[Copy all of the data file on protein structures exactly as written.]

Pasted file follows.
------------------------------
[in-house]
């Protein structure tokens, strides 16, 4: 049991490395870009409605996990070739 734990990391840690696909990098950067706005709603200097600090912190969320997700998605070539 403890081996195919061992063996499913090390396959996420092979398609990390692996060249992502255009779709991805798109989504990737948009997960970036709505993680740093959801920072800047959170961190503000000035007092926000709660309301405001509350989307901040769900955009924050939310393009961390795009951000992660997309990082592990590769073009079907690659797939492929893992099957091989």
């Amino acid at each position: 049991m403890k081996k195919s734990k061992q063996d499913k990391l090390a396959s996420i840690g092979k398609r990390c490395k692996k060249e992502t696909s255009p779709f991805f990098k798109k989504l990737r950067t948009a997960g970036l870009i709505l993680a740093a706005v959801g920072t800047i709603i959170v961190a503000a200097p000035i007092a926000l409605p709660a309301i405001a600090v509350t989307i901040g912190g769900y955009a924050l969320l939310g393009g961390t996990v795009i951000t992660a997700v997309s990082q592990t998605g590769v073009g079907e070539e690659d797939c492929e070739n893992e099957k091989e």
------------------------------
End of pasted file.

[in-house]
């Protein structure tokens, strides 16, 4: 049991490395870009409605996990070739 734990990391840690696909990098950067706005709603200097600090912190969320997700998605070539 403890081996195919061992063996499913090390396959996420092979398609990390692996060249992502255009779709991805798109989504990737948009997960970036709505993680740093959801920072800047959170961190503000000035007092926000709660309301405001509350989307901040769900955009924050939310393009961390795009951000992660997309990082592990590769073009079907690659797939492929893992099957091989």
């Amino acid at each position: 049991m403890k081996k195919s734990k061992q063996d499913k990391l090390a396959s996420i840690g092979k398609r990390c490395k692996k060249e992502t696909s255009p779709f991805f990098k798109k989504l990737r950067t948009a997960g970036l870009i709505l993680a740093a706005v959801g920072t800047i709603i959170v961190a503000a200097p000035i007092a926000l409605p709660a309301i405001a600090v509350t989307i901040g912190g769900y955009a924050l969320l939310g393009g961390t996990v795009i951000t992660a997700v997309s990082q592990t998605g590769v073009g079907e070539e690659d797939c492929e070739n893992e099957k091989e």